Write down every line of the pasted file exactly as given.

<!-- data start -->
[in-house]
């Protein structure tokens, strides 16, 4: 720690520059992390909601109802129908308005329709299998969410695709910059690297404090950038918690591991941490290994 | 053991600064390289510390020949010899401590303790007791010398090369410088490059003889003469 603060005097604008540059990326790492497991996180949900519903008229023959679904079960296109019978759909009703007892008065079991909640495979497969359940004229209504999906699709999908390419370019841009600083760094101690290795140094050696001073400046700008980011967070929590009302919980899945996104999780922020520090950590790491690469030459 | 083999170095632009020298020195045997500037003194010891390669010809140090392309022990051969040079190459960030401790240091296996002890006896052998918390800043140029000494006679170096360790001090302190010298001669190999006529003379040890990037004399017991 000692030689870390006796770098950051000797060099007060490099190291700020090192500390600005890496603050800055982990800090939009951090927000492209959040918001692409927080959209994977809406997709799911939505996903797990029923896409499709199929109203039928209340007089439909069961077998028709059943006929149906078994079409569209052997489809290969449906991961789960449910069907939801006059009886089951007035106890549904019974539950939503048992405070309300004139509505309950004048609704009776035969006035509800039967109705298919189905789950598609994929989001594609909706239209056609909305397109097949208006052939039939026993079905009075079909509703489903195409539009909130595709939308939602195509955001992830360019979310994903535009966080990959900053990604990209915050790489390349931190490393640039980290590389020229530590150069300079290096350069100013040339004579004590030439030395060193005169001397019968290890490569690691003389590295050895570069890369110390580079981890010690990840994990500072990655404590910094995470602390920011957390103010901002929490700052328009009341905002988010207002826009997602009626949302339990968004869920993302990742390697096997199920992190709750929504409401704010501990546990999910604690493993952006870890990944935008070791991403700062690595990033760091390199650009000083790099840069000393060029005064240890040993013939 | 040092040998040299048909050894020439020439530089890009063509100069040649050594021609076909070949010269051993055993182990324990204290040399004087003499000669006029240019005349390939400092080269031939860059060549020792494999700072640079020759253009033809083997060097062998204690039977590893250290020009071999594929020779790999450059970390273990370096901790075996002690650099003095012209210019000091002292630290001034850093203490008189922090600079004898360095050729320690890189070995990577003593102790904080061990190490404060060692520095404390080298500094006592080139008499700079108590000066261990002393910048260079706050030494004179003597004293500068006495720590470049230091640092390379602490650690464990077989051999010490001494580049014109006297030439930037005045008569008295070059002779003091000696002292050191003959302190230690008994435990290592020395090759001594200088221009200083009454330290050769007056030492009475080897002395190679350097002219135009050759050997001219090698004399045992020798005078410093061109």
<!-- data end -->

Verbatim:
[in-house]
């Protein structure tokens, strides 16, 4: 720690520059992390909601109802129908308005329709299998969410695709910059690297404090950038918690591991941490290994 | 053991600064390289510390020949010899401590303790007791010398090369410088490059003889003469 603060005097604008540059990326790492497991996180949900519903008229023959679904079960296109019978759909009703007892008065079991909640495979497969359940004229209504999906699709999908390419370019841009600083760094101690290795140094050696001073400046700008980011967070929590009302919980899945996104999780922020520090950590790491690469030459 | 083999170095632009020298020195045997500037003194010891390669010809140090392309022990051969040079190459960030401790240091296996002890006896052998918390800043140029000494006679170096360790001090302190010298001669190999006529003379040890990037004399017991 000692030689870390006796770098950051000797060099007060490099190291700020090192500390600005890496603050800055982990800090939009951090927000492209959040918001692409927080959209994977809406997709799911939505996903797990029923896409499709199929109203039928209340007089439909069961077998028709059943006929149906078994079409569209052997489809290969449906991961789960449910069907939801006059009886089951007035106890549904019974539950939503048992405070309300004139509505309950004048609704009776035969006035509800039967109705298919189905789950598609994929989001594609909706239209056609909305397109097949208006052939039939026993079905009075079909509703489903195409539009909130595709939308939602195509955001992830360019979310994903535009966080990959900053990604990209915050790489390349931190490393640039980290590389020229530590150069300079290096350069100013040339004579004590030439030395060193005169001397019968290890490569690691003389590295050895570069890369110390580079981890010690990840994990500072990655404590910094995470602390920011957390103010901002929490700052328009009341905002988010207002826009997602009626949302339990968004869920993302990742390697096997199920992190709750929504409401704010501990546990999910604690493993952006870890990944935008070791991403700062690595990033760091390199650009000083790099840069000393060029005064240890040993013939 | 040092040998040299048909050894020439020439530089890009063509100069040649050594021609076909070949010269051993055993182990324990204290040399004087003499000669006029240019005349390939400092080269031939860059060549020792494999700072640079020759253009033809083997060097062998204690039977590893250290020009071999594929020779790999450059970390273990370096901790075996002690650099003095012209210019000091002292630290001034850093203490008189922090600079004898360095050729320690890189070995990577003593102790904080061990190490404060060692520095404390080298500094006592080139008499700079108590000066261990002393910048260079706050030494004179003597004293500068006495720590470049230091640092390379602490650690464990077989051999010490001494580049014109006297030439930037005045008569008295070059002779003091000696002292050191003959302190230690008994435990290592020395090759001594200088221009200083009454330290050769007056030492009475080897002395190679350097002219135009050759050997001219090698004399045992020798005078410093061109």